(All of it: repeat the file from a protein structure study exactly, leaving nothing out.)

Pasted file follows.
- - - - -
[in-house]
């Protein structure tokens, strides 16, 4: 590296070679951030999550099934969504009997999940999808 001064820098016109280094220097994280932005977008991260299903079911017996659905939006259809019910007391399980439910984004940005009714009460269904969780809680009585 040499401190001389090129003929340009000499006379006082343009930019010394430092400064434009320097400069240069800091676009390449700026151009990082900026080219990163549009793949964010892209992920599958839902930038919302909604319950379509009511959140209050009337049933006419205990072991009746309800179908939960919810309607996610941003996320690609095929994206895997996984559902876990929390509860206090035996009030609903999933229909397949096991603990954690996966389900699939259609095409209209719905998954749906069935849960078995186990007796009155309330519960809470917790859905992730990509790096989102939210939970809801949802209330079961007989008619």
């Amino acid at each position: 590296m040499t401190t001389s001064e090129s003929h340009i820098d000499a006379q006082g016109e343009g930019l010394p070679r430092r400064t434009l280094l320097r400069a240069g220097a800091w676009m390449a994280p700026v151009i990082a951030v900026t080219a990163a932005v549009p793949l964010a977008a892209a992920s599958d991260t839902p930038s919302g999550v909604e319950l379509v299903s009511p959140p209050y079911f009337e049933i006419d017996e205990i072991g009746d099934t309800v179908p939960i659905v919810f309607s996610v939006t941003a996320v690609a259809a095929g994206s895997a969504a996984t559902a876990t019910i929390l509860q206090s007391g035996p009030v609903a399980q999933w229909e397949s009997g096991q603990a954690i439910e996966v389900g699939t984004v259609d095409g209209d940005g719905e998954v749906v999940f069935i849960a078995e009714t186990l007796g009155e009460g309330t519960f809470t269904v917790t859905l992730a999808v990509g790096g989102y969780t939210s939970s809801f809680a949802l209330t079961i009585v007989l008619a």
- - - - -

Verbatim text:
[in-house]
């Protein structure tokens, strides 16, 4: 590296070679951030999550099934969504009997999940999808 001064820098016109280094220097994280932005977008991260299903079911017996659905939006259809019910007391399980439910984004940005009714009460269904969780809680009585 040499401190001389090129003929340009000499006379006082343009930019010394430092400064434009320097400069240069800091676009390449700026151009990082900026080219990163549009793949964010892209992920599958839902930038919302909604319950379509009511959140209050009337049933006419205990072991009746309800179908939960919810309607996610941003996320690609095929994206895997996984559902876990929390509860206090035996009030609903999933229909397949096991603990954690996966389900699939259609095409209209719905998954749906069935849960078995186990007796009155309330519960809470917790859905992730990509790096989102939210939970809801949802209330079961007989008619």
């Amino acid at each position: 590296m040499t401190t001389s001064e090129s003929h340009i820098d000499a006379q006082g016109e343009g930019l010394p070679r430092r400064t434009l280094l320097r400069a240069g220097a800091w676009m390449a994280p700026v151009i990082a951030v900026t080219a990163a932005v549009p793949l964010a977008a892209a992920s599958d991260t839902p930038s919302g999550v909604e319950l379509v299903s009511p959140p209050y079911f009337e049933i006419d017996e205990i072991g009746d099934t309800v179908p939960i659905v919810f309607s996610v939006t941003a996320v690609a259809a095929g994206s895997a969504a996984t559902a876990t019910i929390l509860q206090s007391g035996p009030v609903a399980q999933w229909e397949s009997g096991q603990a954690i439910e996966v389900g699939t984004v259609d095409g209209d940005g719905e998954v749906v999940f069935i849960a078995e009714t186990l007796g009155e009460g309330t519960f809470t269904v917790t859905l992730a999808v990509g790096g989102y969780t939210s939970s809801f809680a949802l209330t079961i009585v007989l008619a």